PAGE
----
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Re: Thoughts on getting correct line numbers in the byte compiler's warn

From: Alan Mackenzie
Subject: Re: Thoughts on getting correct line numbers in the byte compiler's warning messages
Date: Wed, 7 Nov 2018 18:47:08 +0000
User-agent: Mutt/1.10.1 (2018-07-13)

Hello again, Stefan.

On Wed, Nov 07, 2018 at 12:25:15 -0500, Stefan Monnier wrote:

> >> That accumulates for every data type, and it increases code size,
> >> reduces cache hit rate...

> > No, it applies mainly to FIXNUM, because XFIXNUM doesn't already check
> > the Lisp_Type.  Other object types already perform this check, so while

> I'm not sure why you say that.  XCONS/XSYMBOL don't perform the check
> either (unless you compile with debug-checks, of course, but that's not
> the important case).

Ah, really?  OK, I'd need to repeat the exercise with the checks in
XCONS and XSYMBOL, too.  I suspect the slowdown would be significant,
though perhaps not critical (say, around 5%).  For these #defines, there
must be a check on Lisp_Type somewhere, so we should be able to
incorporate that "somewhere" into the check for Lisp_Type 1.  Maybe.

[ .... ]

> There's indeed a pretty good set of bad options at hand.  Not sure which
> one will suck less.

Yes.  Things aren't looking good.

[ .... ]

> It's "only" the cconv-convert part of cconv.el that will need changes,
> but yes, one way or another it will need to be changed to preserve the
> location info.

OK.  But it's still a challenging job.

> > Maybe it would be possible to defer cconv.el processing till after macro
> > expansion and byte-opt.el stuff.  Would this do any good?

> It's already done after macro expansion (but before byte-opt).
> I don't think it moving it would help.

Maybe not.  I was thinking that if it was deferred until after byte-opt,
"all" the warning messages would have the right position info.  But
cconv.el calls byte-compile-warn, too.

> > The only vague idea I have for saving this, and I don't like it one bit,
> > is somehow to redefine \` (and possibly \,) in such a way that it would
> > somehow copy the source position from the original list to the result.

> Define "original list" ;-)

The one that has been transformed into the result.  For example, in this
fragment from the end of cconv-convert:

    (`(,func . ,forms)
     ;; First element is function or whatever function-like forms are: or, and,
     ;; if, catch, progn, prog1, prog2, while, until
     `(,func . ,(mapcar (lambda (form)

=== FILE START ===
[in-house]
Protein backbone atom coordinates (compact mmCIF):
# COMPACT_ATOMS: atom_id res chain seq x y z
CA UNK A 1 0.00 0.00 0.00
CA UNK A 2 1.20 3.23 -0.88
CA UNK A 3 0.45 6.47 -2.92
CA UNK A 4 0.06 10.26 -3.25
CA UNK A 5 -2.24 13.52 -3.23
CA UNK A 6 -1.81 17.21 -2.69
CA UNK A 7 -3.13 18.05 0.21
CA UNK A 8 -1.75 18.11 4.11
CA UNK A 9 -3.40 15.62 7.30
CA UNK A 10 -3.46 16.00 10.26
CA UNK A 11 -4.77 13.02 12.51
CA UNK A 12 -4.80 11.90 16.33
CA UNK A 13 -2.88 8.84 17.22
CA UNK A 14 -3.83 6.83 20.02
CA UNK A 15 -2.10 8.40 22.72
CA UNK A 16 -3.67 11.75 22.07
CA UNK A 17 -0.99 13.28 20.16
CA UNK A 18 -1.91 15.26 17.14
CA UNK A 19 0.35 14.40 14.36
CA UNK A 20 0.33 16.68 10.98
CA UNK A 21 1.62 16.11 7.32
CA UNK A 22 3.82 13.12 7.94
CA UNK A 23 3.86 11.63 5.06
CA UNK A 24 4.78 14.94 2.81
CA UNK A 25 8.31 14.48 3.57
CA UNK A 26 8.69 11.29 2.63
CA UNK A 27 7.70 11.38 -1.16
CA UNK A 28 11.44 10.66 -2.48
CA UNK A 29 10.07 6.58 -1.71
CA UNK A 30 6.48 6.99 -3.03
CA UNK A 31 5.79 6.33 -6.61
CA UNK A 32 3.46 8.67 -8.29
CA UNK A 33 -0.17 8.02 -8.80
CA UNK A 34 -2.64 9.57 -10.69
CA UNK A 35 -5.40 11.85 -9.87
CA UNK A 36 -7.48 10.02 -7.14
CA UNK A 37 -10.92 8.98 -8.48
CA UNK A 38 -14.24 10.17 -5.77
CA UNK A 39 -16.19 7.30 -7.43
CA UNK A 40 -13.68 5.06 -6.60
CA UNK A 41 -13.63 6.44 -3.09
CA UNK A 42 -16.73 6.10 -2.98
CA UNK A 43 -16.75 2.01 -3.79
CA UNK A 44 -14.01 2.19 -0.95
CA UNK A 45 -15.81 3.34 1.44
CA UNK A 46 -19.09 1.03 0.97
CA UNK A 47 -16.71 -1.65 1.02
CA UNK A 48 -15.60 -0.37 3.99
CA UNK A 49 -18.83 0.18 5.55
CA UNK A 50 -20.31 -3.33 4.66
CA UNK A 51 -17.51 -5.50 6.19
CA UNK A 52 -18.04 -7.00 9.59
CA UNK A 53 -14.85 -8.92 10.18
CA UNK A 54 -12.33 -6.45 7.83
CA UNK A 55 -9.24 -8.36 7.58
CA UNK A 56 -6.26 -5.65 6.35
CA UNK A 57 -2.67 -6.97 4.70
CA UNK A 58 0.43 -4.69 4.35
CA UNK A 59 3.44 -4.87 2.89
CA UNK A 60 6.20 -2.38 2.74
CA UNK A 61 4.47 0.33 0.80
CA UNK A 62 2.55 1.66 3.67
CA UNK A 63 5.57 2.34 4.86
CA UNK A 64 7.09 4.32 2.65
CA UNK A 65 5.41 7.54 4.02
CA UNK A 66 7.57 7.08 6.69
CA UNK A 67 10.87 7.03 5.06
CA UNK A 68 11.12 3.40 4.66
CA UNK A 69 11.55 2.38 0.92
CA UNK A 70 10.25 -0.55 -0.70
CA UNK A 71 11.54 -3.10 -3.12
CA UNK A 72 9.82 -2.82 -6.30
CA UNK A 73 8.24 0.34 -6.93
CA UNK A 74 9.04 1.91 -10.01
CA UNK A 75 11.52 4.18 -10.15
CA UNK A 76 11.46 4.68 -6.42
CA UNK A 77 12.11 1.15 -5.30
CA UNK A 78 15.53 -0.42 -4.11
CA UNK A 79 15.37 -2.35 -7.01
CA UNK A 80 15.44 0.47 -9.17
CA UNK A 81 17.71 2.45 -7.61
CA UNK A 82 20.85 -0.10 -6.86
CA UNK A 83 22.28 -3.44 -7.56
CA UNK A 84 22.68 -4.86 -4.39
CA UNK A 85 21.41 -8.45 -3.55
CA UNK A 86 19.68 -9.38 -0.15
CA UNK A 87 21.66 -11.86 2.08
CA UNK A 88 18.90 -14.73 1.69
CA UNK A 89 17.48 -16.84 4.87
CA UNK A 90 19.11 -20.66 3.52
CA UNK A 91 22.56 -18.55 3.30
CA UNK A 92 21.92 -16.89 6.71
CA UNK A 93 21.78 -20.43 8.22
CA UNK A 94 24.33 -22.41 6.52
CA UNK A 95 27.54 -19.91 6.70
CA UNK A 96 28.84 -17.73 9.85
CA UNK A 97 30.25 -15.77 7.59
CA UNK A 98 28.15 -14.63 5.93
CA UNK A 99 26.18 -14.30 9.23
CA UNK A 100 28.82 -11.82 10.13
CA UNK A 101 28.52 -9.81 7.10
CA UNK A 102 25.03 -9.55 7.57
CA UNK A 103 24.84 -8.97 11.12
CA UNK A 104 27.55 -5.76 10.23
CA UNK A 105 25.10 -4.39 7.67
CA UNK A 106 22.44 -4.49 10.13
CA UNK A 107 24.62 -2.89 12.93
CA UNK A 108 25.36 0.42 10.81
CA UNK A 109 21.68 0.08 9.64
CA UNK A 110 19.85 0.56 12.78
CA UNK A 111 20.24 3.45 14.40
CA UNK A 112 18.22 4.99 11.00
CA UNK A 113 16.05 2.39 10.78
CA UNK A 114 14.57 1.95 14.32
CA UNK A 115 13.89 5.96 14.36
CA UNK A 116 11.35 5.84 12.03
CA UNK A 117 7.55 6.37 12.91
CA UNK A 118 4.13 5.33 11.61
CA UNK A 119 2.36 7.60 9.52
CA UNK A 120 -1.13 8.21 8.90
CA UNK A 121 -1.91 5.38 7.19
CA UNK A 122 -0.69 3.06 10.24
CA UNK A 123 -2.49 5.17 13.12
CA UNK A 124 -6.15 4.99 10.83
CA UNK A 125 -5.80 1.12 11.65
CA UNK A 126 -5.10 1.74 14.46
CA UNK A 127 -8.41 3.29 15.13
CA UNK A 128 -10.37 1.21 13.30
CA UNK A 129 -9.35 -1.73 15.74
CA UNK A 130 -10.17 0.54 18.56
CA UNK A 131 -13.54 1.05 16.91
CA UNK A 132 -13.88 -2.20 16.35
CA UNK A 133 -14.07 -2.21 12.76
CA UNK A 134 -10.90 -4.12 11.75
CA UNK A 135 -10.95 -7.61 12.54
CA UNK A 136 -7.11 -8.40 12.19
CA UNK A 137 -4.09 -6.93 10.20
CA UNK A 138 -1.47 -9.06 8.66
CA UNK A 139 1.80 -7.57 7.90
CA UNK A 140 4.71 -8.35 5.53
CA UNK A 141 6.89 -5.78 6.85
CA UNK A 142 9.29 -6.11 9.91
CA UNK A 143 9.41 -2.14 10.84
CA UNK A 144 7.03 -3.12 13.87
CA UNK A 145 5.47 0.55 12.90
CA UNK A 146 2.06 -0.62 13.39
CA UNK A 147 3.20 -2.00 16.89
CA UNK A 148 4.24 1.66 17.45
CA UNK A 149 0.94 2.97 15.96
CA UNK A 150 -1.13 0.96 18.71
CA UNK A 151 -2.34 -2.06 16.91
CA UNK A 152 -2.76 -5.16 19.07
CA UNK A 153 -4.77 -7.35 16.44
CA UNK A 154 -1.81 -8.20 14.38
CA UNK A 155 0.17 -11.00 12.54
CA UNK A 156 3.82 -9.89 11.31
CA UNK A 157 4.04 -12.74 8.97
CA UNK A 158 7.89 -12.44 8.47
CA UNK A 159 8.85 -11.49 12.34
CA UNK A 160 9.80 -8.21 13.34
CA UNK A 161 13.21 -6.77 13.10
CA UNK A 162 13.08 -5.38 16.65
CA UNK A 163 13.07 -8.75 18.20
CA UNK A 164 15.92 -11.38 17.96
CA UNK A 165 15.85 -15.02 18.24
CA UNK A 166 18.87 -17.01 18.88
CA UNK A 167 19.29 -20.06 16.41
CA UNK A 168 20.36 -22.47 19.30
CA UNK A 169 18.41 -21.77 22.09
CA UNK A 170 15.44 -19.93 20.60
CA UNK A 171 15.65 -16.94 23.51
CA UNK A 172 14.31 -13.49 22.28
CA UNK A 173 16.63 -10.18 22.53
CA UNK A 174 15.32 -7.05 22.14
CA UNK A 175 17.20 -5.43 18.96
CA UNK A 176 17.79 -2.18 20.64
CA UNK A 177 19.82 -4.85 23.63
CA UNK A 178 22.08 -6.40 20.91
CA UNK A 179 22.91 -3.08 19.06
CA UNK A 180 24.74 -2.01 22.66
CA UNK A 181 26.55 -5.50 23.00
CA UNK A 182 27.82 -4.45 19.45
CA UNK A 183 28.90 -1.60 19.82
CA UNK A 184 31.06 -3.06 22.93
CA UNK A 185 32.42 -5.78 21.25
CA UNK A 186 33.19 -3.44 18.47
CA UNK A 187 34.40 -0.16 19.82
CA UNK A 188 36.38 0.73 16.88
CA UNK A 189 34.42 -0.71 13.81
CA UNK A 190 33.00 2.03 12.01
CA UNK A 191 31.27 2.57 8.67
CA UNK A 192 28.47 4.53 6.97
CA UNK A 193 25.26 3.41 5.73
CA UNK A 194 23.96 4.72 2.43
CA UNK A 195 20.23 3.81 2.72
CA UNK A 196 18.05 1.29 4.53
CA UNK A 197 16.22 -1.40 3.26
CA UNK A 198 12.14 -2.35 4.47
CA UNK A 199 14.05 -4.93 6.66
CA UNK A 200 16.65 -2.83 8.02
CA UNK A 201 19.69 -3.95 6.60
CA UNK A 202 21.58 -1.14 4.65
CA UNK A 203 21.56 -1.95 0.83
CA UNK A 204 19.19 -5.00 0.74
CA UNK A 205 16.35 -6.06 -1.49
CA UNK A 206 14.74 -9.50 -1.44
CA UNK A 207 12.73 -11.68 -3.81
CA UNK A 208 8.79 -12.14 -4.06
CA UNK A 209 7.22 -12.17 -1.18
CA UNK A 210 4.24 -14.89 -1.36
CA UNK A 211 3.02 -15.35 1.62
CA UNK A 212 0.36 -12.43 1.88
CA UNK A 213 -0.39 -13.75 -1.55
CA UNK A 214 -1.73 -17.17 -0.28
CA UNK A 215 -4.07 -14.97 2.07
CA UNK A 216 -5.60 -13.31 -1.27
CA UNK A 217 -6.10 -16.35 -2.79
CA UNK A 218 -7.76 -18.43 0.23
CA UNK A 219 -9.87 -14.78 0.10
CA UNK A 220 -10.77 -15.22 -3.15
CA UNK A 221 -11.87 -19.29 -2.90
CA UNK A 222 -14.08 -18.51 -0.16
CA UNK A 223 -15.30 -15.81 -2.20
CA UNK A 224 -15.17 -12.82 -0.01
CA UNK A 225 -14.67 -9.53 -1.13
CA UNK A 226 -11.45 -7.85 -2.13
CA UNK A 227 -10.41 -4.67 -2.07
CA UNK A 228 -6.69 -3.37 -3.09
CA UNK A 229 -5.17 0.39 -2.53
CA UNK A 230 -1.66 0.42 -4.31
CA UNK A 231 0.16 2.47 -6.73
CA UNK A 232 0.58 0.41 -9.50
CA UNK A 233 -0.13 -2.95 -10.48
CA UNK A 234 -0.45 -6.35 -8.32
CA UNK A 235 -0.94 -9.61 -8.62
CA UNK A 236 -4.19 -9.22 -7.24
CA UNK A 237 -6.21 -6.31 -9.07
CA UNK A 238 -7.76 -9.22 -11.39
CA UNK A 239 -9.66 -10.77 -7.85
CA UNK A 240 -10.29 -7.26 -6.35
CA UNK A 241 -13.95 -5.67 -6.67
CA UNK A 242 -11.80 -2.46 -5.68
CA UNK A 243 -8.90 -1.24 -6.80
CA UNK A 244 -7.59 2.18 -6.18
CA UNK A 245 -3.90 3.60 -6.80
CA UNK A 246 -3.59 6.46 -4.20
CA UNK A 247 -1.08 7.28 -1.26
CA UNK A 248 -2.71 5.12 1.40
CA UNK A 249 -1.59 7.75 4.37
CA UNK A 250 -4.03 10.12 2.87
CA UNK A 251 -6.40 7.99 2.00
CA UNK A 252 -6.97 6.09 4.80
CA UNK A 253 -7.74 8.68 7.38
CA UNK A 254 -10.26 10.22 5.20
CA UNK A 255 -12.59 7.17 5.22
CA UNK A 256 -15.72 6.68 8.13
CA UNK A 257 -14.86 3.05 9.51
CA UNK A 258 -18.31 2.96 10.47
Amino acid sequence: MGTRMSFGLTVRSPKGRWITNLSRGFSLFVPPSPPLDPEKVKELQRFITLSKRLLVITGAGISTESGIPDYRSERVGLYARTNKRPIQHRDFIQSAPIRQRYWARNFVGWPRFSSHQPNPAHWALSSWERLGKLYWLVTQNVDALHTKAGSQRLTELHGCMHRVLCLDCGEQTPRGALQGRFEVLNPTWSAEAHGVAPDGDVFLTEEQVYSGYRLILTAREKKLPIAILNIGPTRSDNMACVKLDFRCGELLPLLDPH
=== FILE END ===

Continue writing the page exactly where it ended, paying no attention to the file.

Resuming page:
(cconv-convert form env extend))

, the original list would be the whole FORM.  My idea would be to
rewrite the resulting form as something like:

    `(form ,func . ,(bc-mapcar (lambda (form)
                                 (cconv-convert form env extend))

, where the first argument in the modified \` supplies the position
information for the result list, but isn't included in the list itself.
bc-mapcar would be a version of mapcar which preserves the internal
position info in the resulting form, copying it from the original list

As I say, I don't like the idea, but it might be the best we can come up
with, and still have a readable and maintainable cconv.el.

[ .... ]

> > I've been through these sort of thoughts.  That idea would be less
> > effective than the "extended object", since it would only work with
> > conses, but might be less disruptive.  But why should it only work
> > with conses?

> No particular reason at first.

> > Why not with symbols, too?

> Reproducing this idea for other types is not always that easy or useful:
> - for pseudo-vectors the variable size aspect makes it harder to handle
>   (tho not impossible).  OTOH we could probably use a bit in the header
>   and thus avoid the need to place those extended objects in their
>   own blocks.


> - for symbols the extra info is "per symbol occurrence" rather than "per
>   symbol", so we can't add this info directly to the symbol (i.e. the
>   same reason the hash-table approach doesn't work for symbols).

D'oh!  Of course!

>   So we'd really want a completely separate object which then points to
>   the underlying symbol object.  But yes, we could introduce a new
>   symbol-occurrence object, along the lines you originally suggested but
>   only for symbols (thus reducing the performance cost).

:-)  This could be a pseudovector, leaving Lisp_Type 1 free for more
worthy uses.  You're suggesting a mix of approaches.  This might be more
complicated, but possibly the least pessimal.

> -- Stefan

Alan Mackenzie (Nuremberg, Germany).

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